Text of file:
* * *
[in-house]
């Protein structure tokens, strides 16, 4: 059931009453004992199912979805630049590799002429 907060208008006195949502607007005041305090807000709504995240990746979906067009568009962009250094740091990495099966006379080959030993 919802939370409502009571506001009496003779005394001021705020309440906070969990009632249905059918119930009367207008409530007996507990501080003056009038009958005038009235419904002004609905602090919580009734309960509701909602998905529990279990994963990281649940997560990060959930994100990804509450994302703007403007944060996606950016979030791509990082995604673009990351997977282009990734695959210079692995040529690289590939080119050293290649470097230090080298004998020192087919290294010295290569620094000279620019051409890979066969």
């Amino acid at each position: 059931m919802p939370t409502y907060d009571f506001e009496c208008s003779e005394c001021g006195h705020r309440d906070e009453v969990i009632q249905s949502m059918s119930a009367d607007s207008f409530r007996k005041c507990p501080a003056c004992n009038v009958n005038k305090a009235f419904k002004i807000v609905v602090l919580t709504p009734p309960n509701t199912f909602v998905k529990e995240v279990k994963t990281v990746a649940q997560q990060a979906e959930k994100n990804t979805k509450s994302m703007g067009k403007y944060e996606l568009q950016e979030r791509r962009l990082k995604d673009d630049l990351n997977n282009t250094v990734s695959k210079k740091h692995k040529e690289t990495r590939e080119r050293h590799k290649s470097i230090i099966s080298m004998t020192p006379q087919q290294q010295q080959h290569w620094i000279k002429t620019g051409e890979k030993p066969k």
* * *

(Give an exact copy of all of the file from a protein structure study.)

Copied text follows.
[in-house]
């Protein structure tokens, strides 16, 4: 059931009453004992199912979805630049590799002429 907060208008006195949502607007005041305090807000709504995240990746979906067009568009962009250094740091990495099966006379080959030993 919802939370409502009571506001009496003779005394001021705020309440906070969990009632249905059918119930009367207008409530007996507990501080003056009038009958005038009235419904002004609905602090919580009734309960509701909602998905529990279990994963990281649940997560990060959930994100990804509450994302703007403007944060996606950016979030791509990082995604673009990351997977282009990734695959210079692995040529690289590939080119050293290649470097230090080298004998020192087919290294010295290569620094000279620019051409890979066969």
């Amino acid at each position: 059931m919802p939370t409502y907060d009571f506001e009496c208008s003779e005394c001021g006195h705020r309440d906070e009453v969990i009632q249905s949502m059918s119930a009367d607007s207008f409530r007996k005041c507990p501080a003056c004992n009038v009958n005038k305090a009235f419904k002004i807000v609905v602090l919580t709504p009734p309960n509701t199912f909602v998905k529990e995240v279990k994963t990281v990746a649940q997560q990060a979906e959930k994100n990804t979805k509450s994302m703007g067009k403007y944060e996606l568009q950016e979030r791509r962009l990082k995604d673009d630049l990351n997977n282009t250094v990734s695959k210079k740091h692995k040529e690289t990495r590939e080119r050293h590799k290649s470097i230090i099966s080298m004998t020192p006379q087919q290294q010295q080959h290569w620094i000279k002429t620019g051409e890979k030993p066969k």